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In the grips of a $6.7 million deficit, the City of Escondido is grabbing for every penny in savings.

So far, revenues have dropped by $4.1 million. This year’s expenditures are $6.6 million less than the previous year and more than $10 million shy from that of fiscal year 2007-2008.

City employees have been asked to work fewer hours, to bring in their own coffee, and to not use personal heaters at work.

Director of finance Gil Rojas says city staffing has been reduced to 1991 levels.

Searching for more savings at the June 3 budget workshop, the council gave staff recommendations where they might cut additional costs.

Councilmember Sam Abed referred to a city-run warehouse that provides free sunblock and other items to city employees. He also asked whether the city would save any money if they closed the East Valley branch library. Councilmember Olga Diaz requested turning Reidy Creek Golf Course over to a private company to run, or, as Diaz later suggested, selling the golf course outright.

A week later, at the June 10 council meeting, when the council was expected to adopt this year’s budget, finance director Rojas returned with information on those suggestions.

Rojas addressed the city store first.

“There’s real cost savings from these employees not going to the local hardware store for supplies,” said Rojas in response to councilmember Abed’s suggestion. “We make sure that the guys out in the sun all day are protected. We make sure those items are available and they are used. And, there’s been a reduction in work-compensation claims because of it.”

Councilmember Abed interrupted Rojas. “I have a question. Somebody brought me sunglasses today that are distributed for free at that shop.”

“Yeah, we don’t refer to them as sunglasses,” answered Rojas. “We call them safety glasses.”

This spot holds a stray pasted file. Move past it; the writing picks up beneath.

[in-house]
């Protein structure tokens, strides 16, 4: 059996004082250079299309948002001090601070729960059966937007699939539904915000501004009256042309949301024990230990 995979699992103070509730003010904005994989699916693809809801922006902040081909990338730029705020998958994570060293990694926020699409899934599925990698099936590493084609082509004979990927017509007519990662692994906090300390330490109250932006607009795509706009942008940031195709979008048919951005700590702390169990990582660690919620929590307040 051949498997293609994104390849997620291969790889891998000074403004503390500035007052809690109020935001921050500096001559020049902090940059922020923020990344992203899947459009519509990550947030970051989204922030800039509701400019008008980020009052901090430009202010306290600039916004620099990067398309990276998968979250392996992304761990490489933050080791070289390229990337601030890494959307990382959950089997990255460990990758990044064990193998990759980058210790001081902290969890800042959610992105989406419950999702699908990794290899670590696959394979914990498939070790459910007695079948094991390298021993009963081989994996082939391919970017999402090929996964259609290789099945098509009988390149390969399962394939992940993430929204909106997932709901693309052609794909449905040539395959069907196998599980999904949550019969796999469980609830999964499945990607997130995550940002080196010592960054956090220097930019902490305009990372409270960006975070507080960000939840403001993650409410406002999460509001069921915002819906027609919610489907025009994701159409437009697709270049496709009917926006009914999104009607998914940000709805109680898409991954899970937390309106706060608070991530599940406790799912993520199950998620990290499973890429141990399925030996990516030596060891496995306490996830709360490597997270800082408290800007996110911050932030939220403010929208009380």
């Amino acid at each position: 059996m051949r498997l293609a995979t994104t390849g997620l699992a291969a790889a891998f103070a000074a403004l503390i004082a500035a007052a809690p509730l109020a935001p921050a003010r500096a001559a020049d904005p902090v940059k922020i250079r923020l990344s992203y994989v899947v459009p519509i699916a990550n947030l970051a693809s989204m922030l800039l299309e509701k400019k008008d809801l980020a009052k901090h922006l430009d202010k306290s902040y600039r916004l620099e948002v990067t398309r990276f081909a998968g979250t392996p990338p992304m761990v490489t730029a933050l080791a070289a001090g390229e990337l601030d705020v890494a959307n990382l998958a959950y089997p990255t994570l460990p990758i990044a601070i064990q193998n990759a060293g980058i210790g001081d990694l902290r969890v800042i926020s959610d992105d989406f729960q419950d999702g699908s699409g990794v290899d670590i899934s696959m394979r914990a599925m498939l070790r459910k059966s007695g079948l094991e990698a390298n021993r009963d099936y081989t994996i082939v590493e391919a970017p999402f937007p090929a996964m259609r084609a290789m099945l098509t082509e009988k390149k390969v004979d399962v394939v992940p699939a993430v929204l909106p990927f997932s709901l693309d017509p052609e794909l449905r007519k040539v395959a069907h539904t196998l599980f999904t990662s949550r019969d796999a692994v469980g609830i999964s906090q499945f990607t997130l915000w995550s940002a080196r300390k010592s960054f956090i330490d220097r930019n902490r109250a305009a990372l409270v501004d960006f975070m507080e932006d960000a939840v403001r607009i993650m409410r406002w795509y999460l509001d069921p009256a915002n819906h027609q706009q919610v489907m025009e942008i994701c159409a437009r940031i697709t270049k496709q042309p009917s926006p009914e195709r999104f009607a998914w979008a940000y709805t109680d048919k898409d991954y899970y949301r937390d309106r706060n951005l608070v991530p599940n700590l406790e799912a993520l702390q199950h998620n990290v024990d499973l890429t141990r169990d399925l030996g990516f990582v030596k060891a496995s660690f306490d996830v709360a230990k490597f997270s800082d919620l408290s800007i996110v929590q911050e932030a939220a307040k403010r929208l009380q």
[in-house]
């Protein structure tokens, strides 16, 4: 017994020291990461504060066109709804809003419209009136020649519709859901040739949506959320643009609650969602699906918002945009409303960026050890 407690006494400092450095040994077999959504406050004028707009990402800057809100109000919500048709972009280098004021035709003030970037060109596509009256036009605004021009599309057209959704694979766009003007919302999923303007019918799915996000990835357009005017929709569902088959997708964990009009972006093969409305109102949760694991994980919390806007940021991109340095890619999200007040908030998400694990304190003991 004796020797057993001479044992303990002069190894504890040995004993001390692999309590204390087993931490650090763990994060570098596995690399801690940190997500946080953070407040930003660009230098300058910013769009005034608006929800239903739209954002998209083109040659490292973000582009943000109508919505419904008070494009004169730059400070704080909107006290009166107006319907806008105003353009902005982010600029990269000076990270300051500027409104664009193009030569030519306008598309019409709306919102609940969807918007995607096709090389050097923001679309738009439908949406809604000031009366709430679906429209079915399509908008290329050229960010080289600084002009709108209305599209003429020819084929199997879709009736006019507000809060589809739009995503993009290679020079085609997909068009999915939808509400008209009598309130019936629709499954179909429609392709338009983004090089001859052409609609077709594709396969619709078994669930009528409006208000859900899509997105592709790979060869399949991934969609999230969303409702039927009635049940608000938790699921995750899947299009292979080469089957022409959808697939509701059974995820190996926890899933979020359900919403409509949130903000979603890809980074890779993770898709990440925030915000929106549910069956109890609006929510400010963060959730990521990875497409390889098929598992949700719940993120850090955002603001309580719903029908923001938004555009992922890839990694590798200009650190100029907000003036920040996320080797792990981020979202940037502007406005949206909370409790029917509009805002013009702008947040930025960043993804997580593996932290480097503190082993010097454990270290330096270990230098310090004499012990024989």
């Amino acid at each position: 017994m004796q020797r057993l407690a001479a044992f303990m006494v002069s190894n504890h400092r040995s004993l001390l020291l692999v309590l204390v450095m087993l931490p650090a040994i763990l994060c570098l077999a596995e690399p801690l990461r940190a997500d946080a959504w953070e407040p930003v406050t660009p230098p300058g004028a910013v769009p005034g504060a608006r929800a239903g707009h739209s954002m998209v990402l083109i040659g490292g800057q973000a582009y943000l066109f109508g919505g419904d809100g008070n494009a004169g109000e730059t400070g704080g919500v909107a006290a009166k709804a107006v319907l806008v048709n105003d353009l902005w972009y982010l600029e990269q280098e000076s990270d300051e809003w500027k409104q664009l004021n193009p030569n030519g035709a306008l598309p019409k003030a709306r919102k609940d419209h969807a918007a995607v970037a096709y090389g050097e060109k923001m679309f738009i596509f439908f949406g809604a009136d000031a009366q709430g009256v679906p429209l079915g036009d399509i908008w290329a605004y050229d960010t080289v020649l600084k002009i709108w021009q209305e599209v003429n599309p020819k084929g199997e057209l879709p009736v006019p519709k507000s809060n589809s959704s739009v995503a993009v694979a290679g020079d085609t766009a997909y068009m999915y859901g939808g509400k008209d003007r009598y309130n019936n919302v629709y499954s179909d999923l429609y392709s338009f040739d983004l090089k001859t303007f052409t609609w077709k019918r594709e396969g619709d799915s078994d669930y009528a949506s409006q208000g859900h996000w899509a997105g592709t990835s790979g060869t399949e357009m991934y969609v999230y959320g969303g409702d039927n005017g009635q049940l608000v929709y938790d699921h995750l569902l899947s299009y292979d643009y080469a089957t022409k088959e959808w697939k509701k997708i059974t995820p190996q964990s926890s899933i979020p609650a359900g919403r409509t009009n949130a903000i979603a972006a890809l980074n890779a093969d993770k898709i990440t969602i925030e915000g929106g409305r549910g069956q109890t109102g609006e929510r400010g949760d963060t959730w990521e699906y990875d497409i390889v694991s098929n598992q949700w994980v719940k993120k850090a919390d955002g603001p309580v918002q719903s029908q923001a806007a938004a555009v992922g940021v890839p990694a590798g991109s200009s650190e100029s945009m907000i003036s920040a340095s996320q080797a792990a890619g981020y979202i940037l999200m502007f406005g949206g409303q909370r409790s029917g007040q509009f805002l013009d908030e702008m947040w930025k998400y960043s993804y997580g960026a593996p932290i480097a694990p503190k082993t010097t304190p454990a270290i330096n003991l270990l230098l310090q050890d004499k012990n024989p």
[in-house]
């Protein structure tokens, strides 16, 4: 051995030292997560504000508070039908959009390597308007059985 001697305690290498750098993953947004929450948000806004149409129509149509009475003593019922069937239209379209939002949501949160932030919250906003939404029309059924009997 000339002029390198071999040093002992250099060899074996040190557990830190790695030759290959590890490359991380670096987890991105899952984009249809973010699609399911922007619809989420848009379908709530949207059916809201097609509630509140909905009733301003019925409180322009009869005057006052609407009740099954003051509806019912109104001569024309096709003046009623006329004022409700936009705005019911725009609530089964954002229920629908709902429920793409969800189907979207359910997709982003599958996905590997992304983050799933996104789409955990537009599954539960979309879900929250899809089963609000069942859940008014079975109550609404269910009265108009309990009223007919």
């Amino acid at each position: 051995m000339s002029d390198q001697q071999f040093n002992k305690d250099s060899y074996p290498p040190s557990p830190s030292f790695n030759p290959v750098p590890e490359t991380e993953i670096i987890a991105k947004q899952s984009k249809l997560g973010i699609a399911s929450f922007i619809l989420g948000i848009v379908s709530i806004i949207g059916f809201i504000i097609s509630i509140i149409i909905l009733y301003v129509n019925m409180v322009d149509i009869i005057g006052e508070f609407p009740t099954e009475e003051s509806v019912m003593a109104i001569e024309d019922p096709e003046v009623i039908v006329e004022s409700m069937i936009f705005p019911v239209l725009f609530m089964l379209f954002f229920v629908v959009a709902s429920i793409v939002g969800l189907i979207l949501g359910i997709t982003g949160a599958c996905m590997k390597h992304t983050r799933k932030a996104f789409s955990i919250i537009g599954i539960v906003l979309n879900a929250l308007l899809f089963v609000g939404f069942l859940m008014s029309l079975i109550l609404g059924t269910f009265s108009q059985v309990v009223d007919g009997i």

“I’m still not quite convinced that this is a good justification for a city store. I would like to see more concrete analysis,” said Abed.

Rojas moved on to Diaz’s suggestion of getting rid of the Reidy Creek Golf Course. During the past five years, the golf course has lost money, but Rojas says this year the golf course is expecting a $15,000 profit.

Besides that, adds Rojas, the City still owes more than $6 million in bonds for the golf course.

Diaz then suggested raising the fees at the golf course.

“We have raised fees…and I’m sure if you were to raise it five dollars you would get less rounds and the maintenance stays the same,” said Rojas. “So you really wouldn’t be showing much of a profit from doing that; you’d really be taking a bigger loss.”

“I guess I’m not as concerned for the golfers as I am for the kids that want to play youth sports,” responded Diaz.

“That’s a decision this council has to make.”

As for the East Valley branch library, most of the employees split their time at the main library and the branch library, so savings might be negligible, said community services director Jerry Van Leeuwen. Regardless, Abed wants a cost-analysis done on the potential savings that might be realized with the closing of the branch library.

After the budget update, finance department staff presented the council with the 2009-2010 operational budget.

When it came time for public comment, former councilman Ed Gallo approached the podium and addressed the council.

“I don’t envy your position, although I’d really like to be there helping out. As for the company store, I agree with [Abed] and [Diaz] -- ace it. Consultants, cut them out. You don’t need that, either.”

Gallo then commented on closing the East Valley branch library. “If we save fifty thousand, then that’s fifty thousand. It doesn’t have to be two to three hundred thousand in savings. You start cobbling all these fifties and hundreds and it starts adding up to real dollars.”

Tune in to the June 17 council meeting, where the search for more savings will continue.

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